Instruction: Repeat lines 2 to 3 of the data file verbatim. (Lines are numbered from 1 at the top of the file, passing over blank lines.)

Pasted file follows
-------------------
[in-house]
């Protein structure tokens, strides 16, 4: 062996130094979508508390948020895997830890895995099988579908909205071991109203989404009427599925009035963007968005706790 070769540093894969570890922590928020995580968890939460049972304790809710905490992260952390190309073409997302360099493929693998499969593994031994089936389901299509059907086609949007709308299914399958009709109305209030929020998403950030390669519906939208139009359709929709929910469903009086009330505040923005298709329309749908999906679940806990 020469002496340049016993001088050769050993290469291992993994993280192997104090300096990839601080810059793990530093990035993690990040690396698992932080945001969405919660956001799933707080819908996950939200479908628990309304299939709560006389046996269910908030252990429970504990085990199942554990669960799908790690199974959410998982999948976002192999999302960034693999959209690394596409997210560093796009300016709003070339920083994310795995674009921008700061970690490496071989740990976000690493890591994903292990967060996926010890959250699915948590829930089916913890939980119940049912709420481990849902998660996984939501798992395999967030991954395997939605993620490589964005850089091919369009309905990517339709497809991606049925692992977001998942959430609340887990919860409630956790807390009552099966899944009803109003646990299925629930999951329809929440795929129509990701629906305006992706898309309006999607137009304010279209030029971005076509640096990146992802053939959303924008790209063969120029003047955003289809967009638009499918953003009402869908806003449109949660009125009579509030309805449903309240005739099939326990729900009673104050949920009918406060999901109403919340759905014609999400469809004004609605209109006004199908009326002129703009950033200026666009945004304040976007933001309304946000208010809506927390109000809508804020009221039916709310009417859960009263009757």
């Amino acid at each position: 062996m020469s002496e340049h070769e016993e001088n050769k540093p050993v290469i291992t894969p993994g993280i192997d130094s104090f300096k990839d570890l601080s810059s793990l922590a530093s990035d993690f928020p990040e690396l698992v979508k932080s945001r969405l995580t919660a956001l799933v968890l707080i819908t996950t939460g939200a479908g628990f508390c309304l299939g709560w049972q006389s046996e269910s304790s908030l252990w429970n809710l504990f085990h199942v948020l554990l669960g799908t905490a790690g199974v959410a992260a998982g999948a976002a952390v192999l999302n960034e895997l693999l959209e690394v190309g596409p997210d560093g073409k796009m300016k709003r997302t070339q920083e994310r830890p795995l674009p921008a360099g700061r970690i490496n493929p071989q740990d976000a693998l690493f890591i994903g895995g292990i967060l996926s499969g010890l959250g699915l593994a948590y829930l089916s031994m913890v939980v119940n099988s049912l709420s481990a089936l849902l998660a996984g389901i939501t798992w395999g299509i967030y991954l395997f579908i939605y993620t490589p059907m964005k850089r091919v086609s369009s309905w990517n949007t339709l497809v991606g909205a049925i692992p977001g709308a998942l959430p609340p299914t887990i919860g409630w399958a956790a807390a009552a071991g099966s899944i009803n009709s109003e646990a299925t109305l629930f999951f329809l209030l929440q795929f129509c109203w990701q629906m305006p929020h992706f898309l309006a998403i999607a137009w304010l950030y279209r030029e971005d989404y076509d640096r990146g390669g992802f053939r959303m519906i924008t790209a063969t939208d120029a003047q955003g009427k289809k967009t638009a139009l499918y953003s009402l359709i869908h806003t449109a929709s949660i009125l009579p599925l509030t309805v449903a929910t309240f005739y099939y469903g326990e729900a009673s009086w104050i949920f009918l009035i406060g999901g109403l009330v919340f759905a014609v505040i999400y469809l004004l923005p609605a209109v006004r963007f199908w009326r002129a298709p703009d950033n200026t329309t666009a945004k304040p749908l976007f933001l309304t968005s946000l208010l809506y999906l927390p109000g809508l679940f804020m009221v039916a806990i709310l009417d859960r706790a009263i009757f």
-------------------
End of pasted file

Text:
């Protein structure tokens, strides 16, 4: 062996130094979508508390948020895997830890895995099988579908909205071991109203989404009427599925009035963007968005706790 070769540093894969570890922590928020995580968890939460049972304790809710905490992260952390190309073409997302360099493929693998499969593994031994089936389901299509059907086609949007709308299914399958009709109305209030929020998403950030390669519906939208139009359709929709929910469903009086009330505040923005298709329309749908999906679940806990 020469002496340049016993001088050769050993290469291992993994993280192997104090300096990839601080810059793990530093990035993690990040690396698992932080945001969405919660956001799933707080819908996950939200479908628990309304299939709560006389046996269910908030252990429970504990085990199942554990669960799908790690199974959410998982999948976002192999999302960034693999959209690394596409997210560093796009300016709003070339920083994310795995674009921008700061970690490496071989740990976000690493890591994903292990967060996926010890959250699915948590829930089916913890939980119940049912709420481990849902998660996984939501798992395999967030991954395997939605993620490589964005850089091919369009309905990517339709497809991606049925692992977001998942959430609340887990919860409630956790807390009552099966899944009803109003646990299925629930999951329809929440795929129509990701629906305006992706898309309006999607137009304010279209030029971005076509640096990146992802053939959303924008790209063969120029003047955003289809967009638009499918953003009402869908806003449109949660009125009579509030309805449903309240005739099939326990729900009673104050949920009918406060999901109403919340759905014609999400469809004004609605209109006004199908009326002129703009950033200026666009945004304040976007933001309304946000208010809506927390109000809508804020009221039916709310009417859960009263009757």
């Amino acid at each position: 062996m020469s002496e340049h070769e016993e001088n050769k540093p050993v290469i291992t894969p993994g993280i192997d130094s104090f300096k990839d570890l601080s810059s793990l922590a530093s990035d993690f928020p990040e690396l698992v979508k932080s945001r969405l995580t919660a956001l799933v968890l707080i819908t996950t939460g939200a479908g628990f508390c309304l299939g709560w049972q006389s046996e269910s304790s908030l252990w429970n809710l504990f085990h199942v948020l554990l669960g799908t905490a790690g199974v959410a992260a998982g999948a976002a952390v192999l999302n960034e895997l693999l959209e690394v190309g596409p997210d560093g073409k796009m300016k709003r997302t070339q920083e994310r830890p795995l674009p921008a360099g700061r970690i490496n493929p071989q740990d976000a693998l690493f890591i994903g895995g292990i967060l996926s499969g010890l959250g699915l593994a948590y829930l089916s031994m913890v939980v119940n099988s049912l709420s481990a089936l849902l998660a996984g389901i939501t798992w395999g299509i967030y991954l395997f579908i939605y993620t490589p059907m964005k850089r091919v086609s369009s309905w990517n949007t339709l497809v991606g909205a049925i692992p977001g709308a998942l959430p609340p299914t887990i919860g409630w399958a956790a807390a009552a071991g099966s899944i009803n009709s109003e646990a299925t109305l629930f999951f329809l209030l929440q795929f129509c109203w990701q629906m305006p929020h992706f898309l309006a998403i999607a137009w304010l950030y279209r030029e971005d989404y076509d640096r990146g390669g992802f053939r959303m519906i924008t790209a063969t939208d120029a003047q955003g009427k289809k967009t638009a139009l499918y953003s009402l359709i869908h806003t449109a929709s949660i009125l009579p599925l509030t309805v449903a929910t309240f005739y099939y469903g326990e729900a009673s009086w104050i949920f009918l009035i406060g999901g109403l009330v919340f759905a014609v505040i999400y469809l004004l923005p609605a209109v006004r963007f199908w009326r002129a298709p703009d950033n200026t329309t666009a945004k304040p749908l976007f933001l309304t968005s946000l208010l809506y999906l927390p109000g809508l679940f804020m009221v039916a806990i709310l009417d859960r706790a009263i009757f």